In Devaney v. Zucchini Gold, LLC, the plaintiffs were restaurant workers routinely working in excess of 40 hours per week whose employer failed to pay the workers overtime wages required by the FLSA. SJC-13176 (Wendlandt, J. April 14, 2022).The plaintiffs brought suit against their employer in September 2015 alleging violations of the FLSA for failure to pay overtime wages, violations of the Massachusetts Wage Act (M.G.L. c. 149, § 148) for failure to pay the FLSA overtime wages in a timely manner, and violations of the Federal and State minimum wage laws. Because the state overtime law, M.G.L. c. 151, § 1A, specifically exempts restaurant workers like the plaintiffs, they did not pursue a claim under that state law provision.
BackgroundThe Massachusetts Wage Act, M.G.L. c. 149, § 148 (the Wage Act), requires that employers pay terminated employees the full amount of owed wages on the day of discharge. Employees who voluntarily resign from employment may be paid on the next regular payday.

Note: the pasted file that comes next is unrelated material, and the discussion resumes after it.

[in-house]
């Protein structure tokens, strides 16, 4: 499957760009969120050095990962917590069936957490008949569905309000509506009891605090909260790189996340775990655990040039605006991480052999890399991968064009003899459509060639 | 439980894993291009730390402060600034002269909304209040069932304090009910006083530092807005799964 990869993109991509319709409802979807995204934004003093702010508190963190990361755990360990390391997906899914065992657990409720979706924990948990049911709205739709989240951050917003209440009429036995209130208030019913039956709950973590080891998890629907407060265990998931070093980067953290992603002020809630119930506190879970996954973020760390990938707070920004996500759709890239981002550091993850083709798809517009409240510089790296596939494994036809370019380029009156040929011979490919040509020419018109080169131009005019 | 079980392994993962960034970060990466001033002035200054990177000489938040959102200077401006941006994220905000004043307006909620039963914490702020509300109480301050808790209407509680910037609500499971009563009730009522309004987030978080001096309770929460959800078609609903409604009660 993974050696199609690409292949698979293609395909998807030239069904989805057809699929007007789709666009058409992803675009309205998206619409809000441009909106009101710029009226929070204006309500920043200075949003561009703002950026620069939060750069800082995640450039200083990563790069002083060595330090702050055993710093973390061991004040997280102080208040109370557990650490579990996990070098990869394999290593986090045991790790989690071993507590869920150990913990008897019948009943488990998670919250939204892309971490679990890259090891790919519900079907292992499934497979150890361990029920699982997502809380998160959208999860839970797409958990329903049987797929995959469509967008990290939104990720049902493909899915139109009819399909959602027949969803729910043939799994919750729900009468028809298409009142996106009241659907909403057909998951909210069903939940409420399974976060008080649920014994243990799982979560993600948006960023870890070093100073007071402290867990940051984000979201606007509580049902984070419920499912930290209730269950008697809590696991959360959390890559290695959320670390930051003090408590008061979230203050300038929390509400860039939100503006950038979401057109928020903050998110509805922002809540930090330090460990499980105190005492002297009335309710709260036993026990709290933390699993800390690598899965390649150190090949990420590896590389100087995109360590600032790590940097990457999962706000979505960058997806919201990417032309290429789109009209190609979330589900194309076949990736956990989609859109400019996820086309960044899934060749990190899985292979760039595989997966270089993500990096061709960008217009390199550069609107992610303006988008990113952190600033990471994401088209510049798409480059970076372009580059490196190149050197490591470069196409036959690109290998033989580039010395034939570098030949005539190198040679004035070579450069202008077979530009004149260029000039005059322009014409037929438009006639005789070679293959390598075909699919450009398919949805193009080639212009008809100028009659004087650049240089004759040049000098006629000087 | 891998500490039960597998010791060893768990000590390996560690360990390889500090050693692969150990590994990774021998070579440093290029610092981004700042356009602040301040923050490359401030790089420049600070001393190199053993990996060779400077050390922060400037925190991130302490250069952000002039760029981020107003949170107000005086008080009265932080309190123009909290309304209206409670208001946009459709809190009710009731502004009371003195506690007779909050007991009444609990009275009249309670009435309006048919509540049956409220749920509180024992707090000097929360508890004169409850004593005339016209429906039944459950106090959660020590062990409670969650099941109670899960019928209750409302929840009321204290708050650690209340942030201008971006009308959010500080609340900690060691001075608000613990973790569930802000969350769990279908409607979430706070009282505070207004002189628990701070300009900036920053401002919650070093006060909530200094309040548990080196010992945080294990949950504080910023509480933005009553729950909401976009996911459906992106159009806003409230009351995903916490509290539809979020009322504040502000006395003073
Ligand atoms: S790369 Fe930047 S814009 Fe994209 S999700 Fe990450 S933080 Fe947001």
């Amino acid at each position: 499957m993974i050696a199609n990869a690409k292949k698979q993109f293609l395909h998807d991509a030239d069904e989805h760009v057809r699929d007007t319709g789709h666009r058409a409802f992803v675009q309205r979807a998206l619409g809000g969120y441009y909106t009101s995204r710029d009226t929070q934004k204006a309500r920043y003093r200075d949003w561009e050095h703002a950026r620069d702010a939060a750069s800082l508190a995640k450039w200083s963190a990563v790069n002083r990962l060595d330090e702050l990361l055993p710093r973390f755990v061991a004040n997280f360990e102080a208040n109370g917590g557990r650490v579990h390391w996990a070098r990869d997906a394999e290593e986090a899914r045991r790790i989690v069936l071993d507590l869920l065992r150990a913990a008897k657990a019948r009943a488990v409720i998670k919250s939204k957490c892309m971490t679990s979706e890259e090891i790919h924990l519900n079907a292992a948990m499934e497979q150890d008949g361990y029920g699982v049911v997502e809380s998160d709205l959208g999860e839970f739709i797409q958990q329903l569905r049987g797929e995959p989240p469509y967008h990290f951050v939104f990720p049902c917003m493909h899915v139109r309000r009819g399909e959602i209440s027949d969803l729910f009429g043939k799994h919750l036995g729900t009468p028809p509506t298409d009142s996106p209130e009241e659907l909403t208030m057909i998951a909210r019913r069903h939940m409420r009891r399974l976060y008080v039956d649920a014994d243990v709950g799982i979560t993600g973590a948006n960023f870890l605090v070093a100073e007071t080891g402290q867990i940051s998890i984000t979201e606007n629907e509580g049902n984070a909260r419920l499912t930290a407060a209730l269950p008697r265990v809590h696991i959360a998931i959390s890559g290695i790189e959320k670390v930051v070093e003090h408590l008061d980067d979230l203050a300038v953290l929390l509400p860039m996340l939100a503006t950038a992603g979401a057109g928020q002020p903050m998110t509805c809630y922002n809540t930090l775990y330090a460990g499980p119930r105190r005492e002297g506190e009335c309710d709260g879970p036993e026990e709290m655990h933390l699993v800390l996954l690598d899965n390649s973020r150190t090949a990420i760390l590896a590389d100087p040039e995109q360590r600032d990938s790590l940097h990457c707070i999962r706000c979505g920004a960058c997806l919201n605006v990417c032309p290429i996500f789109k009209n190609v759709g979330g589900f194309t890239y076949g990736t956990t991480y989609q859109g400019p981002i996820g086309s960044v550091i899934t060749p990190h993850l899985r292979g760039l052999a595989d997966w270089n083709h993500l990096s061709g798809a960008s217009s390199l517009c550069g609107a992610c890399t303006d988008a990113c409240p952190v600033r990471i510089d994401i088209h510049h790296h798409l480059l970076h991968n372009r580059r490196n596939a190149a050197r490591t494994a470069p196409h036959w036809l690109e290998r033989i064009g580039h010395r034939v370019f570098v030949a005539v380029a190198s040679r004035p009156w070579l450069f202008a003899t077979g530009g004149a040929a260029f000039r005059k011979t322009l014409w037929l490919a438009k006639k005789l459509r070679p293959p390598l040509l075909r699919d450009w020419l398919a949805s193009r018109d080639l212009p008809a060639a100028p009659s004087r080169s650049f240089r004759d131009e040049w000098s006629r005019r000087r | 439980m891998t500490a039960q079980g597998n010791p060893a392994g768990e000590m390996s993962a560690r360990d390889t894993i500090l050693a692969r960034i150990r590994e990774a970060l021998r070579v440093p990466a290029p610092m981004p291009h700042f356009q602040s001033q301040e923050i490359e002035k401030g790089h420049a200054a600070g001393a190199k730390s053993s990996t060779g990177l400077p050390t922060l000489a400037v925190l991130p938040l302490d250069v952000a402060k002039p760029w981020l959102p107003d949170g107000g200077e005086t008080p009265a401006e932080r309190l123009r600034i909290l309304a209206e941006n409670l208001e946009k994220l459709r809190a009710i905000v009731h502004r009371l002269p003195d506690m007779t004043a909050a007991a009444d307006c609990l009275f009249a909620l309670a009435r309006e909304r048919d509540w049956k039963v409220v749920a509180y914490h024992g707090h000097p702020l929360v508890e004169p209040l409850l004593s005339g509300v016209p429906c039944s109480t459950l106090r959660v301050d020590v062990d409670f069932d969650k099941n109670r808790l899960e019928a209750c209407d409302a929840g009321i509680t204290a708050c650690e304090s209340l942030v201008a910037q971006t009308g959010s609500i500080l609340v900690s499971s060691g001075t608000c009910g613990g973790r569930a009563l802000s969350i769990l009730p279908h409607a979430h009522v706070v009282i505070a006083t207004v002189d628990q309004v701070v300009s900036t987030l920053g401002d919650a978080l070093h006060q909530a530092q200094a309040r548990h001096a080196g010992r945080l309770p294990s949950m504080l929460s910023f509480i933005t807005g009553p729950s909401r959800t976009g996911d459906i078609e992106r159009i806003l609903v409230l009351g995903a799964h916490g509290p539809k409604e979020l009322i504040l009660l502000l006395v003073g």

Three weeks later, the City sent the plaintiff checks in full payment of that amount.One year later, the plaintiff’s counsel sent the City a letter asserting that the City had violated the Massachusetts Payment of Wages Law, Mass. Gen. Laws ch. 149, § 148, by not paying the plaintiff the full amount of her accrued, unused vacation on the date of termination. The Payment of Wages Law provides that an employee who is terminated “shall be paid in full on the day of his discharge.”
The workers reported to the DFW office at the beginning and end of the workday, but spent the day making sales calls, and never visited the Credico offices.Three DFW workers filed a complaint against Credico, DFW, and DFW's owner and operator, Jason Ward, alleging, in part, that Credico was their joint employer, and that it, along with DFW, violated the independent contractor statute by misclassifying them as independent contractors and the Wage Act (MGL c. 149, § 148) by failing to pay minimum wage and overtime. DFW moved for summary judgment, arguing that it was not a joint employer of the workers.
Independent contractors and municipal employees are not eligible for paid sick leave. Mass. Gen. Laws Ch. 149, § 148(c)-(d).MICHIGAN In Michigan, employers with at least 50 employees must provide nonexempt employees one hour of earned sick time for every 35 hours worked, up to a maximum of 40 hours in a year.